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How Much Sleep Do Children Really Need?

How Much Sleep Do Children Really Need?

Sometimes after the long Summer holidays it can be difficult to get the kids back into a routine come September when school starts again. One routine that can be harder than others to settle into is a good sleep pattern for your child, which often make parents ask themselves How Much Sleep Does my Child Really Need? Well to help you out we have put together a little guide.

Guide to How Much Sleep Children Really Need

This is only a rough indication of how much sleep your child will need at different ages, but it gives you an idea of what you should be aiming for.

 

How much sleep does a child need chart

 

Good Bedtime Routine

Let’s not forget that the sleep quality a child gets is just as important as the quantity and a good way to help this is by establishing a good bedtime routine.

To create a good bedtime routine, you first need to work out what time your child needs to be in bed for. To work this out, work backwards from what time they need to get up at, so say you need them up for school at 7am and your child is 8 years old using the guide above you would aim for your child to go to bed between 8pm and 9pm.

This is where you need to get planning around your family because if you have say a 6 year old that needs to get up for 7am, then you want to aim for them being in bed between 7pm and 9pm. However if you’re a working parent that doesn’t get in from work until around 6ish and you need to squeeze in cooking and eating dinner, homework and bathing all in an hour it could be tight, so maybe in this instance you could try prep more for the morning to allow a later wake time, or just aim for a more realistic time of say 8 – 8.30pm.

Essentially you know your child best and the fact is some children don’t need as much sleep as others and that’s why we said the above chart is just a rough guide.

Something that can massively help your child relax and nod off to sleep is if you follow a routine each night, so they know what is coming and what you expect from them.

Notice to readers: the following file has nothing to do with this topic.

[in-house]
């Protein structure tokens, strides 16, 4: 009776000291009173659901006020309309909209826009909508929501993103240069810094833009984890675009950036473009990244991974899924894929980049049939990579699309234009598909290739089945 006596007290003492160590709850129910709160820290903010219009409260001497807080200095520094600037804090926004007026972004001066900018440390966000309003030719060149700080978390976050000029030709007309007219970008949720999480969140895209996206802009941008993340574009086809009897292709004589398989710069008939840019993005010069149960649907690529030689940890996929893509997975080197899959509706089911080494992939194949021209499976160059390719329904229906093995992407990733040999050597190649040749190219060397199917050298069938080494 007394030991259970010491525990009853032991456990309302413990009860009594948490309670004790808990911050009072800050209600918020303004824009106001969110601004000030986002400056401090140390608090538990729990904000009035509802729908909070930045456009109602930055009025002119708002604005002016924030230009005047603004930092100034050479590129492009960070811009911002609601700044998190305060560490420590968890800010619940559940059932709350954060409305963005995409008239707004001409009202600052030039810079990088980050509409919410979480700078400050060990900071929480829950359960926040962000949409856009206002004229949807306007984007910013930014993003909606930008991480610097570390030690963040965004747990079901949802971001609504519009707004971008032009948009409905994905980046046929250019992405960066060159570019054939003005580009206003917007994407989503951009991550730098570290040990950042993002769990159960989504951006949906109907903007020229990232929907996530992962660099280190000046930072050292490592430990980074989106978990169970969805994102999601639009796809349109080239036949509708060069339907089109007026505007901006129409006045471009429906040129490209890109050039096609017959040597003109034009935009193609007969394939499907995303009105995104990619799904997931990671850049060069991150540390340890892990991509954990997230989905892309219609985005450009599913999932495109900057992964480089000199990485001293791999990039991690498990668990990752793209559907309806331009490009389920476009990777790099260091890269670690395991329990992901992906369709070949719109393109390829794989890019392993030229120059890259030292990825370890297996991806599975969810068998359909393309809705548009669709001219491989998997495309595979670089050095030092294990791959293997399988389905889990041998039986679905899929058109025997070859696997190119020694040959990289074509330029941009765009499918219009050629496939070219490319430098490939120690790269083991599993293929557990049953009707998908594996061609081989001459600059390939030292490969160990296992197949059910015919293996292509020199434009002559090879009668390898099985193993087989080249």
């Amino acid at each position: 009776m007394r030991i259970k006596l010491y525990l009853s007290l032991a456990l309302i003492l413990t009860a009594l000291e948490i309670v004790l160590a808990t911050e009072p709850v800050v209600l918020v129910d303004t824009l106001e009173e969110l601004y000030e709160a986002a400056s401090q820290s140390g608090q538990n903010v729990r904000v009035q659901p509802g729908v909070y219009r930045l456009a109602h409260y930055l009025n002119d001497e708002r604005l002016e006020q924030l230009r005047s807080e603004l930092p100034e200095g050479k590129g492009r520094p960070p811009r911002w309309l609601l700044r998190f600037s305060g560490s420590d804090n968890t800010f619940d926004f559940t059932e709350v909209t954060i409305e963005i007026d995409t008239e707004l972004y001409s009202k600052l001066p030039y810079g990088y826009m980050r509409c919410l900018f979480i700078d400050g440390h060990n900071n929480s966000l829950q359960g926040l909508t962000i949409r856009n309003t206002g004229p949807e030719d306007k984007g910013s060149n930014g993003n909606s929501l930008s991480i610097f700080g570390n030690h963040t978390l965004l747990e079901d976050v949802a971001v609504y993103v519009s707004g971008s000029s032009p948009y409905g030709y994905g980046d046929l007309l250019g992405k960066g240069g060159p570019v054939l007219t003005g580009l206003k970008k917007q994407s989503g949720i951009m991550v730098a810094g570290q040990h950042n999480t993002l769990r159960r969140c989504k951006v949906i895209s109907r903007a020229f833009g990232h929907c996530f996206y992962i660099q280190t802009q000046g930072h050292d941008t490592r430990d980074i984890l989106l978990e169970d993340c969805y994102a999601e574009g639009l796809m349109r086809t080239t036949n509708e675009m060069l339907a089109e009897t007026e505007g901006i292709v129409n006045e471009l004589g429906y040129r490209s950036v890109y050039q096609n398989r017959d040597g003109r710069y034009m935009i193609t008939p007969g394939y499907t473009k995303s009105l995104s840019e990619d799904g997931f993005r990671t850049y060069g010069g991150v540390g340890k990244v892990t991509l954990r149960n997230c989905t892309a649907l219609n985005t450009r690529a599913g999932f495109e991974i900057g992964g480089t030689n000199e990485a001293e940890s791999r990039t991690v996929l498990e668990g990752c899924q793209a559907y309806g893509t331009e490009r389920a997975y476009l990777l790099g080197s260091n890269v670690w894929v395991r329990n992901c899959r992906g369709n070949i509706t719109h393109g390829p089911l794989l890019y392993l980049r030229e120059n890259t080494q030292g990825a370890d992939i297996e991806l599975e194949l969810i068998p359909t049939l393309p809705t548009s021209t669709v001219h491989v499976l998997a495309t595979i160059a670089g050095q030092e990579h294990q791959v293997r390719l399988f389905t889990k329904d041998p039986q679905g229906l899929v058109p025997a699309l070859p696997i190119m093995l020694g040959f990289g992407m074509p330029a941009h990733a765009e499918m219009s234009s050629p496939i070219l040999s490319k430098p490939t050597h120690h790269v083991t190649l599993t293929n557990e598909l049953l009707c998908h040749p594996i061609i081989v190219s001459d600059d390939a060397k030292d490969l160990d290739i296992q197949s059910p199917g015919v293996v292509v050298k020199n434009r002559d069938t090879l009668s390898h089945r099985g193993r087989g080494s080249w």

If you can have some quiet time say 30 minutes to an hour before bedtime this would be good for them to wind down, again you know your child so will know how long they will need to chill out and calm down.

By quiet time we mean No TV, No computers, No tablets, No Mobiles, No screaming and running around the house. We don’t mean sitting in complete silent, just slow things down to a more relaxing pace.

Ideally you want to try and get your child to spend quiet time in their bedroom, maybe read a book with them or just sit talking.

Building a relationship in your child’s mind that night-time is bedroom time will also help if they wake during the night as you want to encourage them to stay in their relaxing, familiar and quiet bedroom. Its never a good idea to bring your child into your room or downstairs if they wake during the night, as you’re just setting yourself up to allowing this forever more, which could be a nightmare for you long-term.

Once you have created a good bedtime routine, it’s easy to let things slide at the weekends as you yourself are taking time out, but really you should try your best to keep this sleep pattern for your child throughout the weekend, so to keep them in good routine for come Monday when they are back to school and too its handy if your wishing to go out as a family for the day as you won’t be struggling to wake the kids to get in the car early!  

Setting up a new bedtime routine can be tricky, so don’t be too hard on yourself if it doesn’t work straight away. It is just all about patience, consistency and commitment.

Also, if you have a child that struggles with sleeping, try not to worry as most sleep problems can be solved and you can always get support and help from either your health visitor or GP so don’t be afraid to ask.

 

Why Sleep is Important

Sleep is super important for everyone not just for kids as it helps us keep alive, just like breathing, eating and drinking does.

You need to get enough quality sleep to help protect your mental health, physical health, quality of life, safety and in children, sleep also helps support growth and development.

If you don’t have enough sleep over time it can actually increase your risk of some chronic health problems. Also, it can affect how well you think, react, work, learn, and socialise with people.

Child Sleeping at school

So, if your child isn’t getting enough sleep this could have a massive impact on how well they learn at school, or how well they perform in sports, as well as how well they make new friends and play with them.

As parents its our job to keep our kids healthy and sometimes we forget that also involves making sure they have enough sleep, to not only help them function but to allow them to be the best they can be every day.

 

 

 

 

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